Within a few minutes of their departure, a Lakota decoy party which included the Oglala warrior Crazy Horse, appeared on Lodge Trail Ridge. This bait was too tempting to Fetterman, especially since several of the decoys stood upon their ponies and insultingly waggled their bare buttocks at the troopers. Fetterman and his company were joined by Grummond at the crossing of the creek, deployed in skirmish line and marched over the Ridge in pursuit, and down into the Peno Valley where an estimated 1,000-3,000 Indians were concealed in the location where they had fought the soldiers on December 6.

At approximately noon, gunfire was heard, beginning with a few shots followed immediately by sustained firing. The ambush was not observed, but evidence indicated that the cavalry probably charged the Indians, since their most advanced group was nearly a mile down the ridge beyond the infantry. When the trap was sprung, there was no avenue of escape and there were no survivors.

Reports from the burial party sent to collect the remains showed that the soldiers had died in three groups. The most advanced and probably most effective were the two civilians, armed with 16-shot Henry repeating rifles, and a small number of cavalrymen who had dismounted and taken cover in the rocks. Up the slope behind them were the bodies of most of the retreating cavalrymen, armed with new 7-shot Spencer carbines, but encumbered by their horses and without cover. Further up the slope were Fetterman, Brown and the infantrymen, armed with obsolete Civil War muzzle-loading rifled-muskets. These soldiers fought from cover for a short while, until their ammunition ran out and they were overrun.

Carrington heard the gunfire and immediately sent out a 40-man support force on foot under Captain Ten Eyck. Shortly after, the 30 remaining cavalrymen of Company C were sent dismounted to reinforce Ten Eyck, followed by two wagons, the first loaded with hastily-loaded ammunition and escorted by another 40 men. (Carrington called for an immediate muster of troops to defend the post; including the wood train detail, the detachments had left only 119 troops remaining inside the fort.) However, Ten Eyck took a roundabout route and reached the ridgetop just as the firing ceased at about 12:45 p.m. He sent back a message reporting that he could not see Fetterman's force, but that the valley was filled with groups of Indians taunting him to come down. Ten Eyck suffered severe criticism for not marching straight to the sound of the battle. His force reached and recovered the bodies of Fetterman's troops, but because of the continuing threat of annihilation, those of the cavalry were not recovered for two days.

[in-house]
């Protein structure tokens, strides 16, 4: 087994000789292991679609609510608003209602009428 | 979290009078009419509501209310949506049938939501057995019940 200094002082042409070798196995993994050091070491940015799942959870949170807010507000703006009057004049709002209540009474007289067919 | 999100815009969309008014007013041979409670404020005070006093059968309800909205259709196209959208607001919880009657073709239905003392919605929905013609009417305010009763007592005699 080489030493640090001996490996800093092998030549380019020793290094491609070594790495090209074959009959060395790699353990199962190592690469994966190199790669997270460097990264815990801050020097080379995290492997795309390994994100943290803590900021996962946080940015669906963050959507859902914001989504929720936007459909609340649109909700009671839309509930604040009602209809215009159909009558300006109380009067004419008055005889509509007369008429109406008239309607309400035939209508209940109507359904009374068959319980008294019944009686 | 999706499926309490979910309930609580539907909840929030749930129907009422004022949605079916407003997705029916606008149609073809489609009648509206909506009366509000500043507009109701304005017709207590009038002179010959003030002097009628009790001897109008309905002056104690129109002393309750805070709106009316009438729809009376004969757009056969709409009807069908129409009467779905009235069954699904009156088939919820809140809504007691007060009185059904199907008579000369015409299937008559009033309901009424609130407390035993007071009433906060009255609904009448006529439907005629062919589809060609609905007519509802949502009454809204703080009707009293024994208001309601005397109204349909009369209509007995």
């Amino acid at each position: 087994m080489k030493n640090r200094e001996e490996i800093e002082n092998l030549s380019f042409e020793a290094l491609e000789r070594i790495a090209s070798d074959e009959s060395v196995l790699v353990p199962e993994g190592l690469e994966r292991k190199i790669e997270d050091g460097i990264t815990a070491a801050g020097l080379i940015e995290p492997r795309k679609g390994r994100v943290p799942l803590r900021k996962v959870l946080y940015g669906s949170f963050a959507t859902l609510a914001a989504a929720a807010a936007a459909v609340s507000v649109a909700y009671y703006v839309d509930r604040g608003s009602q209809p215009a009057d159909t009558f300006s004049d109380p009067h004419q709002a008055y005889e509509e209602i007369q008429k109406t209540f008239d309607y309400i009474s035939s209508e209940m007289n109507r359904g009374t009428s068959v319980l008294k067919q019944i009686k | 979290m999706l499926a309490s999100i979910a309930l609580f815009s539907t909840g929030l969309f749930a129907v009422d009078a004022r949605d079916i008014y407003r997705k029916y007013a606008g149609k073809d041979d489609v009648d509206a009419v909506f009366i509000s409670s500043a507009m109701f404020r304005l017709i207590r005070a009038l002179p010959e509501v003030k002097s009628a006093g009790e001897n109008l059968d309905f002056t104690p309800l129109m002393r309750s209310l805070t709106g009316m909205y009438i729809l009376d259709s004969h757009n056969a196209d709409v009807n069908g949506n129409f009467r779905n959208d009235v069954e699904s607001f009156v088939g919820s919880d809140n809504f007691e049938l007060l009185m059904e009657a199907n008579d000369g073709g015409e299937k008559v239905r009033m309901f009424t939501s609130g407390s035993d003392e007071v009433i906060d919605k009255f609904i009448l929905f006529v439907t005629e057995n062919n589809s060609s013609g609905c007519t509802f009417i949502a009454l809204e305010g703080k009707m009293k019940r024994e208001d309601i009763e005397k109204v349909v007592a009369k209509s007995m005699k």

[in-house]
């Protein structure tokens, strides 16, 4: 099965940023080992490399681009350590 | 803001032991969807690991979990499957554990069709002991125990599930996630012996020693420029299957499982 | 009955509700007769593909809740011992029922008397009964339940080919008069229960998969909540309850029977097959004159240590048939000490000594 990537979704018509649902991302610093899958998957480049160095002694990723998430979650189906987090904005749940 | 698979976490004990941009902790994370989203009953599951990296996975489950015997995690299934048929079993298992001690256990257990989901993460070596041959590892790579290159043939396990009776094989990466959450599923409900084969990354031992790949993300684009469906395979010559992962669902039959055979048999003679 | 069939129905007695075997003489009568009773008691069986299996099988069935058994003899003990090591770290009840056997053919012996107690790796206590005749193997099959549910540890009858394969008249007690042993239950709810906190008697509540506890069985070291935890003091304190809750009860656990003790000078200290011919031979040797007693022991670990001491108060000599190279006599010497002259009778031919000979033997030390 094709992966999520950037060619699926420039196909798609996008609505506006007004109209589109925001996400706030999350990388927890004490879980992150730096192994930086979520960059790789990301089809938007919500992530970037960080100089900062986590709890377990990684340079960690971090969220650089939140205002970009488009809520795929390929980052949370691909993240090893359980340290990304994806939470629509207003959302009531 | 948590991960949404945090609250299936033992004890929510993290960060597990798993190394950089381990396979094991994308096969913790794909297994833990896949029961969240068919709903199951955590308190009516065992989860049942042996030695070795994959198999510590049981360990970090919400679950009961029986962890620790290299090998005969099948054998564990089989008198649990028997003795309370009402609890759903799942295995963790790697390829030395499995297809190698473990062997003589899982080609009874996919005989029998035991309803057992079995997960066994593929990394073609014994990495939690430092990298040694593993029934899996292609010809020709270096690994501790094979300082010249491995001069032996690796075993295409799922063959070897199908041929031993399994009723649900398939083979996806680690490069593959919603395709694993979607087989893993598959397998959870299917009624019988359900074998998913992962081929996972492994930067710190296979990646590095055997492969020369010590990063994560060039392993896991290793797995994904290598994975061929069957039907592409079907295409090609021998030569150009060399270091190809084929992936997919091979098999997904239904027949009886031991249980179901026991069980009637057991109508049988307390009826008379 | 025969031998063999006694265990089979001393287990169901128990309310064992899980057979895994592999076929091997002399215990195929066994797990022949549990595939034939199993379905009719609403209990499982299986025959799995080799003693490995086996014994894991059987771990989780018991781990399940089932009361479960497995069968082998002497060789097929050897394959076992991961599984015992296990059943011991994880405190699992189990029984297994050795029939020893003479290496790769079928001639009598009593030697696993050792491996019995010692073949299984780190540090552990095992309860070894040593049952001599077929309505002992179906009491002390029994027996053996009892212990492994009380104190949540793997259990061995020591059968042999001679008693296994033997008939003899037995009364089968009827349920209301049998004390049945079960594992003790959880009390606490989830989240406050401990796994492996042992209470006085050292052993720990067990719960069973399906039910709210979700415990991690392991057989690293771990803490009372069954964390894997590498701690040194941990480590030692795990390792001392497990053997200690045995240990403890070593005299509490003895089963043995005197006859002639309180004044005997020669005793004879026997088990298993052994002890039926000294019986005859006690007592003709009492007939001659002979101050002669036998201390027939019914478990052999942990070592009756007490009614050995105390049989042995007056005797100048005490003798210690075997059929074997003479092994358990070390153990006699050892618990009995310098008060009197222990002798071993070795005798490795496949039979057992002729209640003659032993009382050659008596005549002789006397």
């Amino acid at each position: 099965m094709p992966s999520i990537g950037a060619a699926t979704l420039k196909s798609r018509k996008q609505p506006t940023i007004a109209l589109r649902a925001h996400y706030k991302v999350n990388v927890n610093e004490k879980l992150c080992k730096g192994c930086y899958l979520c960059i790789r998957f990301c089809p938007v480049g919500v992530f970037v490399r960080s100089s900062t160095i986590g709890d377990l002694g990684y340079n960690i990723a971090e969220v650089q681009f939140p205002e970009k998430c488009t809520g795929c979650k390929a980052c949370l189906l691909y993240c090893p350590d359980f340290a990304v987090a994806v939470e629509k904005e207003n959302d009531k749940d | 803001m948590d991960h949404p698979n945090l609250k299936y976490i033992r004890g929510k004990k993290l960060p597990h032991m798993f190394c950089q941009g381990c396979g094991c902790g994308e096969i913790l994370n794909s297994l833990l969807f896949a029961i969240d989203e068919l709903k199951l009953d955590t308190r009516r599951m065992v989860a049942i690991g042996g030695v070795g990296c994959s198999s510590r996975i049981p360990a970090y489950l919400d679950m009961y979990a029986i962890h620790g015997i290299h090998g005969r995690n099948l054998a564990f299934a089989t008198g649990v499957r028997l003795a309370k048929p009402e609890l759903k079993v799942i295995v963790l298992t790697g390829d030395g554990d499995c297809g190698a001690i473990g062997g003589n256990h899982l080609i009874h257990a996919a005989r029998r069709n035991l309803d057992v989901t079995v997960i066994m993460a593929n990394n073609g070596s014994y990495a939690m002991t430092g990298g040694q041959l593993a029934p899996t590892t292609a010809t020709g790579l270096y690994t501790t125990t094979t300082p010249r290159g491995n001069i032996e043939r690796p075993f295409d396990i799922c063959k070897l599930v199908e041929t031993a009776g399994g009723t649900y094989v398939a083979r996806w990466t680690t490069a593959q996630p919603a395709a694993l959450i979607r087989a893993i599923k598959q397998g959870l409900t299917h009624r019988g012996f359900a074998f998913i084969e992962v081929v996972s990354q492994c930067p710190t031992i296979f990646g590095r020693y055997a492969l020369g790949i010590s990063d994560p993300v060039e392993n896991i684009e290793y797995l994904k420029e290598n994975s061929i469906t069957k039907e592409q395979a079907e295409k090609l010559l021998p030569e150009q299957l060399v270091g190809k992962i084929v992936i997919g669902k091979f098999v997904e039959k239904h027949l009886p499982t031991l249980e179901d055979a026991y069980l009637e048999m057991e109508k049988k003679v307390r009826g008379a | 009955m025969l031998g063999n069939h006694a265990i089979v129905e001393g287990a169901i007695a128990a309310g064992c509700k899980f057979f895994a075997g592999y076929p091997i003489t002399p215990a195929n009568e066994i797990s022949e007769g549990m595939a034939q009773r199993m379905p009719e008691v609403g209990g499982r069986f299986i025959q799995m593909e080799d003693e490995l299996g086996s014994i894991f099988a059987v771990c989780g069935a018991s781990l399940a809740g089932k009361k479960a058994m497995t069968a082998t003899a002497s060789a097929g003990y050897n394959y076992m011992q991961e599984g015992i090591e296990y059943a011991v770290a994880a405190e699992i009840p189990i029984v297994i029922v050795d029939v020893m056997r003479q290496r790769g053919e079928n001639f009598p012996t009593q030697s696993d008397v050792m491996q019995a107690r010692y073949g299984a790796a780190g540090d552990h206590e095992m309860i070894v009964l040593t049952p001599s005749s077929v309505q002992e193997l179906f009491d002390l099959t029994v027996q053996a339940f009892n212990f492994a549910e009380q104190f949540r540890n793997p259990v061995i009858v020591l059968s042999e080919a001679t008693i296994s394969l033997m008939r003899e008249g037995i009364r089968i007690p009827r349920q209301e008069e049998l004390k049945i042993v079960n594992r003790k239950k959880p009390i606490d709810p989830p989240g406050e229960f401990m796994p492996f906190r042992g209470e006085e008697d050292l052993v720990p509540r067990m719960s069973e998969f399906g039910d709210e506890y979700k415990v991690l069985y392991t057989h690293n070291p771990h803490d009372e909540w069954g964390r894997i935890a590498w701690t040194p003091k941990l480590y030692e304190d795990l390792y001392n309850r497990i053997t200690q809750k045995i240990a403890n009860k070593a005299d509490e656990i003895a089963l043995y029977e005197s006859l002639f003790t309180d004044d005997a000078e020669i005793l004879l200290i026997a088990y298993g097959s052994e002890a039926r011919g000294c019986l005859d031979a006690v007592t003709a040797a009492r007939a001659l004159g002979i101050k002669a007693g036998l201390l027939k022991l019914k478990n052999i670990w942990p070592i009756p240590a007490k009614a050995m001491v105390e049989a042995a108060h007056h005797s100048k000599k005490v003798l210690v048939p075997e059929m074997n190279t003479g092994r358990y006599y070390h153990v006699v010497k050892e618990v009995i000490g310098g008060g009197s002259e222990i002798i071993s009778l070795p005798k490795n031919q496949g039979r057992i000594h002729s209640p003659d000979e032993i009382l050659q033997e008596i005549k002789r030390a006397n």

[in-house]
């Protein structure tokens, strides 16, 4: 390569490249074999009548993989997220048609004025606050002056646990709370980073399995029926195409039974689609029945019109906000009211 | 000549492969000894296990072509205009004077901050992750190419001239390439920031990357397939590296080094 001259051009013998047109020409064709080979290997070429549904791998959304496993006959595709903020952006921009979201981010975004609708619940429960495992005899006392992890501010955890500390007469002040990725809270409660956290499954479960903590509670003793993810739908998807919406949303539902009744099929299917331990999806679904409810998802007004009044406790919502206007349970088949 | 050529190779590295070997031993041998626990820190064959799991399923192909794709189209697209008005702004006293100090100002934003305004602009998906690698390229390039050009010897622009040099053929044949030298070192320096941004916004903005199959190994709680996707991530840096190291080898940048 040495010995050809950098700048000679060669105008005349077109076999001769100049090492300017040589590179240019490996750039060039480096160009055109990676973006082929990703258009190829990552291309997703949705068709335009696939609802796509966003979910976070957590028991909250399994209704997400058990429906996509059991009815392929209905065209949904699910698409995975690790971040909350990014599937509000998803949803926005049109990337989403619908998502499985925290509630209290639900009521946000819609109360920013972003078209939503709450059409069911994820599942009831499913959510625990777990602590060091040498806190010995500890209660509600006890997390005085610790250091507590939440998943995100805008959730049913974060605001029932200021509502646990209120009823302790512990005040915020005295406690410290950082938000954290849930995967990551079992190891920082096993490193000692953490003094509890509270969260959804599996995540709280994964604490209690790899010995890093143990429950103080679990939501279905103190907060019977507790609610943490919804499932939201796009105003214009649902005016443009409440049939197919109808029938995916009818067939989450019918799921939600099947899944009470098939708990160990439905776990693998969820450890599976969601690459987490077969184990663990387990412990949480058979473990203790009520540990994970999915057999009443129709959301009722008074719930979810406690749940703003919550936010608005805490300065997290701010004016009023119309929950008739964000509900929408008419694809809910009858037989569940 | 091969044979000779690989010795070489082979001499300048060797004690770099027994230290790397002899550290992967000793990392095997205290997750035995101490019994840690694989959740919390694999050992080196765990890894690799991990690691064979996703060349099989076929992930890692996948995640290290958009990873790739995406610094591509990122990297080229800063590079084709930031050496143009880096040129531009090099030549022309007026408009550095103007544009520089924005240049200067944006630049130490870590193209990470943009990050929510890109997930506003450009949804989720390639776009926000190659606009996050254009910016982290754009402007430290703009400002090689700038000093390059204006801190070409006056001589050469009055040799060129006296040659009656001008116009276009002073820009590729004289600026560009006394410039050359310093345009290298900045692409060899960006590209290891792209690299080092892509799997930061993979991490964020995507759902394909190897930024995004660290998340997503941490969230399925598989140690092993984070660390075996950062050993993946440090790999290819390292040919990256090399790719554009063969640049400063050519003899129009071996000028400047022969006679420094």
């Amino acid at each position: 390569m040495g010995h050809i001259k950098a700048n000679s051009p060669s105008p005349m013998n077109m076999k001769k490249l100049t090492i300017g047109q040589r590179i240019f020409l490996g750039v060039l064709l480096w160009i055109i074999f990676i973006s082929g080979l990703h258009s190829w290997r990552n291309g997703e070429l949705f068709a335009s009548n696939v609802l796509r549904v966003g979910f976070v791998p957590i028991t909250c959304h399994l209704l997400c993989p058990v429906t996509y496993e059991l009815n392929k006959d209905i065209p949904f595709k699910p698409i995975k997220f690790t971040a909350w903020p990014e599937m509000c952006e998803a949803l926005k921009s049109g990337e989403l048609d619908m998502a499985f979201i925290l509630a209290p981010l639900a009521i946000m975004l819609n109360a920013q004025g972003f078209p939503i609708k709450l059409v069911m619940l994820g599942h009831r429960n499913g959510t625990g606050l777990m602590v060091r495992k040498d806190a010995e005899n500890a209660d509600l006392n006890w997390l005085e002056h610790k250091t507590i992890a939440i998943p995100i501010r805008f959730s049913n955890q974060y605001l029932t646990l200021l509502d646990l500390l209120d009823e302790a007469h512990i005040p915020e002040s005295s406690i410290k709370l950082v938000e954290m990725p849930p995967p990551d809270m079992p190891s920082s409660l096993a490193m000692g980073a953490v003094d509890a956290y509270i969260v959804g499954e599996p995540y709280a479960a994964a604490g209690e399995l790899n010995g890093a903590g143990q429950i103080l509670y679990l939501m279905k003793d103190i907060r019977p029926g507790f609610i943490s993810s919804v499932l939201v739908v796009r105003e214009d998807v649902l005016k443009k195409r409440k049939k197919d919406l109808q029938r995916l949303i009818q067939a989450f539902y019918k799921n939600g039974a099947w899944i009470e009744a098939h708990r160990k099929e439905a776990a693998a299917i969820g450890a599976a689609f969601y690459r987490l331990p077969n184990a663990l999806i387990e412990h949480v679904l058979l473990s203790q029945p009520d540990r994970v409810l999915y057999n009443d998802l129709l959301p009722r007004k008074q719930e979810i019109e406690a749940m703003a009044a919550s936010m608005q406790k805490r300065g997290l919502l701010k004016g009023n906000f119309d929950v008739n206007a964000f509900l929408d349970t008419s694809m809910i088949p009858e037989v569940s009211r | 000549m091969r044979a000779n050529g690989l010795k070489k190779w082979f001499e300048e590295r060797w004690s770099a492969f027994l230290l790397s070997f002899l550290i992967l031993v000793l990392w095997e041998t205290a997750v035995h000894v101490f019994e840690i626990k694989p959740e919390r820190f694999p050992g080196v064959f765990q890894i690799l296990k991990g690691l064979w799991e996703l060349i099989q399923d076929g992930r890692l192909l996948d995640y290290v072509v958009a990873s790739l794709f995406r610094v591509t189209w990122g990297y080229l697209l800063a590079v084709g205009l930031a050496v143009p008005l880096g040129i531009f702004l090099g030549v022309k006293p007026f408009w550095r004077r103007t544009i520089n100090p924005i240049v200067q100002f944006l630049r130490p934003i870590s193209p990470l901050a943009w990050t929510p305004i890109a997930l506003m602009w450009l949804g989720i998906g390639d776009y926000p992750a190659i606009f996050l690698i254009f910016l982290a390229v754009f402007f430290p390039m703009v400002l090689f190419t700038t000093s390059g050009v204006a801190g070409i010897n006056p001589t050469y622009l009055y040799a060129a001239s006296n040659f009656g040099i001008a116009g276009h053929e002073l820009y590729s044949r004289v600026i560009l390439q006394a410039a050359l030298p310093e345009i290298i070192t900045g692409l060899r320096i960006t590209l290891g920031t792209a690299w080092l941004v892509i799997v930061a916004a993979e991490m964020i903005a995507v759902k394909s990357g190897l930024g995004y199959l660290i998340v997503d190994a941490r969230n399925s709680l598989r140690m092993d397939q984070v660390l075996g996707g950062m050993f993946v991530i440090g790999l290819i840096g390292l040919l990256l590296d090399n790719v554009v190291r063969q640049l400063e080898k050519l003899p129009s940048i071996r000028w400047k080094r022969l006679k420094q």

Carrington's official report claimed that Fetterman and Brown shot each other to avoid capture, though Army autopsies recorded Fetterman's death wound as a knife slash, with no gunshot wounds. It remains a subject of debate. Severe mutilations were committed upon the bodies of nearly all the soldiers and were widely publicized by the newspapers. The only body left untouched was that of a young bugler, Adolph Metzler, who was believed to have fought several Indians with just his bugle. His body was left untouched and covered in a buffalo robe by the Indians. The reason for this remains unknown, although it may have been a tribute to his bravery. The battle, named the Battle of the Hundred Slain by the Indians and the Fetterman Massacre by the soldiers, was the worst army defeat on the Great Plains until the disaster on the Little Big Horn ten years later.

Fort Phil Kearny prepared for a last stand that never came. Colonel Carrington was unfairly held solely responsible for the defeat and was relieved of his command on December 26, 1866, (the relief had been planned anyway with the conversion of the 2nd Battalion to the 27th Infantry, but Cooke ordered it immediately to make the point). General Ulysses S. Grant, commanding the U.S. Army, was not inclined to place sole blame on Carrington and in turn relieved Cooke on January 9, 1867.